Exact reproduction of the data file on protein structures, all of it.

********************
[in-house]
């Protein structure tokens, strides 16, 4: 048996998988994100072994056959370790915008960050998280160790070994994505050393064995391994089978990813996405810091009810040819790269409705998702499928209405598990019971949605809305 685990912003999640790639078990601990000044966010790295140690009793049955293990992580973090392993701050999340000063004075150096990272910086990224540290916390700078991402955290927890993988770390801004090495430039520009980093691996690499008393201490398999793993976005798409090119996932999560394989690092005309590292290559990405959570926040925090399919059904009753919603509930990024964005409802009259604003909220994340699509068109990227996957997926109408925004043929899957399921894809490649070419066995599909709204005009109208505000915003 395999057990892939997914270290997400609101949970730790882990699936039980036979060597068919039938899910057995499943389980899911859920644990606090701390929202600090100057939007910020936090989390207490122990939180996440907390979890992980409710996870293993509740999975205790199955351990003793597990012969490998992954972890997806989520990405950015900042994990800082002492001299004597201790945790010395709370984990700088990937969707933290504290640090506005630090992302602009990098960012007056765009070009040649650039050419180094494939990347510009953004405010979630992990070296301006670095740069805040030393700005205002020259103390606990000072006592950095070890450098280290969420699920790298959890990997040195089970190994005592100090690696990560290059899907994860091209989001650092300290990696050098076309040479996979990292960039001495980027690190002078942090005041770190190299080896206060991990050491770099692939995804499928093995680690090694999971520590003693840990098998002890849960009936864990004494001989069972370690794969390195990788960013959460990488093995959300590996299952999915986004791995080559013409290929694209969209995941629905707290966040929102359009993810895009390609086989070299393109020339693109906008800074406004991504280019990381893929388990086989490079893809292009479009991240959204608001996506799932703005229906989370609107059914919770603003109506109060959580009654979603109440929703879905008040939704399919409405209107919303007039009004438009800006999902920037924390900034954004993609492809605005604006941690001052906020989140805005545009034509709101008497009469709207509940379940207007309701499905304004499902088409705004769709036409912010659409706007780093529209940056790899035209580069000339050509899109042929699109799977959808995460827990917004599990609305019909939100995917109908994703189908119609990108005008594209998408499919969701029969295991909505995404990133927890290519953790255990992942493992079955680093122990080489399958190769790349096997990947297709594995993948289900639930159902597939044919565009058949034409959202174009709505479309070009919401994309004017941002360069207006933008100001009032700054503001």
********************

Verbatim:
[in-house]
């Protein structure tokens, strides 16, 4: 048996998988994100072994056959370790915008960050998280160790070994994505050393064995391994089978990813996405810091009810040819790269409705998702499928209405598990019971949605809305 685990912003999640790639078990601990000044966010790295140690009793049955293990992580973090392993701050999340000063004075150096990272910086990224540290916390700078991402955290927890993988770390801004090495430039520009980093691996690499008393201490398999793993976005798409090119996932999560394989690092005309590292290559990405959570926040925090399919059904009753919603509930990024964005409802009259604003909220994340699509068109990227996957997926109408925004043929899957399921894809490649070419066995599909709204005009109208505000915003 395999057990892939997914270290997400609101949970730790882990699936039980036979060597068919039938899910057995499943389980899911859920644990606090701390929202600090100057939007910020936090989390207490122990939180996440907390979890992980409710996870293993509740999975205790199955351990003793597990012969490998992954972890997806989520990405950015900042994990800082002492001299004597201790945790010395709370984990700088990937969707933290504290640090506005630090992302602009990098960012007056765009070009040649650039050419180094494939990347510009953004405010979630992990070296301006670095740069805040030393700005205002020259103390606990000072006592950095070890450098280290969420699920790298959890990997040195089970190994005592100090690696990560290059899907994860091209989001650092300290990696050098076309040479996979990292960039001495980027690190002078942090005041770190190299080896206060991990050491770099692939995804499928093995680690090694999971520590003693840990098998002890849960009936864990004494001989069972370690794969390195990788960013959460990488093995959300590996299952999915986004791995080559013409290929694209969209995941629905707290966040929102359009993810895009390609086989070299393109020339693109906008800074406004991504280019990381893929388990086989490079893809292009479009991240959204608001996506799932703005229906989370609107059914919770603003109506109060959580009654979603109440929703879905008040939704399919409405209107919303007039009004438009800006999902920037924390900034954004993609492809605005604006941690001052906020989140805005545009034509709101008497009469709207509940379940207007309701499905304004499902088409705004769709036409912010659409706007780093529209940056790899035209580069000339050509899109042929699109799977959808995460827990917004599990609305019909939100995917109908994703189908119609990108005008594209998408499919969701029969295991909505995404990133927890290519953790255990992942493992079955680093122990080489399958190769790349096997990947297709594995993948289900639930159902597939044919565009058949034409959202174009709505479309070009919401994309004017941002360069207006933008100001009032700054503001």